So how do we continue to stay positive as this drags on? It’s important. It’s important for our mental and emotional health, and really, what other choice do we have? We can choose to drown in it or thrive through it. I hope you will join me as I continue to strive to choose the latter. Some of these tips will sound familiar, and I hope will serve as good reminders. Others may be some new ideas to help invigorate you to push forward. Let’s hold each other up during this time and find the joy whenever we can.

1. Get your body moving. Yes, get in the walks. But maybe, throw yourself a dance party, find a new hiking trail, take part in an online yoga class, or jump on your kids’ trampoline. Find some things you haven’t tried before that are fun and new. This could be just what you need to keep going, physically and mentally.

2. Turn off the news and social media. I mean it. Limit yourself to 10-20 minutes a day, and be done with it. You aren’t getting new information, and it’s definitely not making you feel happier. Pay attention to how it makes you feel/spiral, and step away.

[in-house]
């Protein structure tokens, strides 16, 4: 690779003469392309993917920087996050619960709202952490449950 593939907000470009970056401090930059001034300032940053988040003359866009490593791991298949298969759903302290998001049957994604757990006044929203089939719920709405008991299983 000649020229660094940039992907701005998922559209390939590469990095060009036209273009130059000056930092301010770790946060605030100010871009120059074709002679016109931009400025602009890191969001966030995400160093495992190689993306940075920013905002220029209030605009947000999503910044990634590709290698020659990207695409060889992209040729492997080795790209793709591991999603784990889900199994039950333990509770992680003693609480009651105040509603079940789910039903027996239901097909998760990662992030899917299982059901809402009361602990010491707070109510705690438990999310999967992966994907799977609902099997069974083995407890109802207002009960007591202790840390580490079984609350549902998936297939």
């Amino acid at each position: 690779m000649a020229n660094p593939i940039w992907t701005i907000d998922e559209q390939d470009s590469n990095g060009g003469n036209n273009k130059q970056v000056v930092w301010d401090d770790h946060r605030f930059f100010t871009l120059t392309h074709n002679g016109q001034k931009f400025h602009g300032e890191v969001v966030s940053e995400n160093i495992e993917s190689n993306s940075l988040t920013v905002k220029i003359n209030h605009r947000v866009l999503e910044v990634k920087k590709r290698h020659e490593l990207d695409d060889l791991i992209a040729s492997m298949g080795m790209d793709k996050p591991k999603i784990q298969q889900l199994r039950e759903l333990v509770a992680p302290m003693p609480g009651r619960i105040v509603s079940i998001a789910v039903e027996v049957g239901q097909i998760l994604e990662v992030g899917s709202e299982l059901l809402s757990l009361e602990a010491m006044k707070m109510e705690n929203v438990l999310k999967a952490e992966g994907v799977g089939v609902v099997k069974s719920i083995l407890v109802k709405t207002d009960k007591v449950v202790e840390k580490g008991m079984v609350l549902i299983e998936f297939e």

3. Focus on what you can control. A lot feels out of control right now, but this is really just illuminating what is true in general. We have so much less control than we want to believe, which can be either freeing or debilitating. Letting go of the need to control is liberating but also takes a lot of work. Guess what? You can start that work now. What do you have control over? Your morning and night time routine, your personal hygiene, bringing focus back to the positive, deep breathing, stepping outside, etc. Lean into those things in this moment, hour, and day.